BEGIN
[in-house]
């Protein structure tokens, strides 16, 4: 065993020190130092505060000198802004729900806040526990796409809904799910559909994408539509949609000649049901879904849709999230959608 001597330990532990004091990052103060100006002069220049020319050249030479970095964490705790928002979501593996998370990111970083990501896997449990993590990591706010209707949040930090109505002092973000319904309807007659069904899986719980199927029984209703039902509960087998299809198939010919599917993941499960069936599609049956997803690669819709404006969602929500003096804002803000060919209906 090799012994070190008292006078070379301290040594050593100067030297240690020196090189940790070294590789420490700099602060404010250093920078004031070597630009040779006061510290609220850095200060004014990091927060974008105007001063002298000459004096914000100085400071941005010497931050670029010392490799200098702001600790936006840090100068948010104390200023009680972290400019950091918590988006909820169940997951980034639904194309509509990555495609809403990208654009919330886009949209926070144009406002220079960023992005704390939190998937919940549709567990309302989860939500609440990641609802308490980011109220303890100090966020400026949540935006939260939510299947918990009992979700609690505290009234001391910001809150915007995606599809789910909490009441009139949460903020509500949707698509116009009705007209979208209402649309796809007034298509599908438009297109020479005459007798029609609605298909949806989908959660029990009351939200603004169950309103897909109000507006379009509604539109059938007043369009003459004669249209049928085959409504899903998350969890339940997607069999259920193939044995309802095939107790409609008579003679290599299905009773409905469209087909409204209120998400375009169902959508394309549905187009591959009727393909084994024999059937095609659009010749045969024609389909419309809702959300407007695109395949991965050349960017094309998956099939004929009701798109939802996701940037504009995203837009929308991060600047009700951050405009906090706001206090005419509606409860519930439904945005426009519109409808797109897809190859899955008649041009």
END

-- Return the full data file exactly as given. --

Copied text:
[in-house]
């Protein structure tokens, strides 16, 4: 065993020190130092505060000198802004729900806040526990796409809904799910559909994408539509949609000649049901879904849709999230959608 001597330990532990004091990052103060100006002069220049020319050249030479970095964490705790928002979501593996998370990111970083990501896997449990993590990591706010209707949040930090109505002092973000319904309807007659069904899986719980199927029984209703039902509960087998299809198939010919599917993941499960069936599609049956997803690669819709404006969602929500003096804002803000060919209906 090799012994070190008292006078070379301290040594050593100067030297240690020196090189940790070294590789420490700099602060404010250093920078004031070597630009040779006061510290609220850095200060004014990091927060974008105007001063002298000459004096914000100085400071941005010497931050670029010392490799200098702001600790936006840090100068948010104390200023009680972290400019950091918590988006909820169940997951980034639904194309509509990555495609809403990208654009919330886009949209926070144009406002220079960023992005704390939190998937919940549709567990309302989860939500609440990641609802308490980011109220303890100090966020400026949540935006939260939510299947918990009992979700609690505290009234001391910001809150915007995606599809789910909490009441009139949460903020509500949707698509116009009705007209979208209402649309796809007034298509599908438009297109020479005459007798029609609605298909949806989908959660029990009351939200603004169950309103897909109000507006379009509604539109059938007043369009003459004669249209049928085959409504899903998350969890339940997607069999259920193939044995309802095939107790409609008579003679290599299905009773409905469209087909409204209120998400375009169902959508394309549905187009591959009727393909084994024999059937095609659009010749045969024609389909419309809702959300407007695109395949991965050349960017094309998956099939004929009701798109939802996701940037504009995203837009929308991060600047009700951050405009906090706001206090005419509606409860519930439904945005426009519109409808797109897809190859899955008649041009």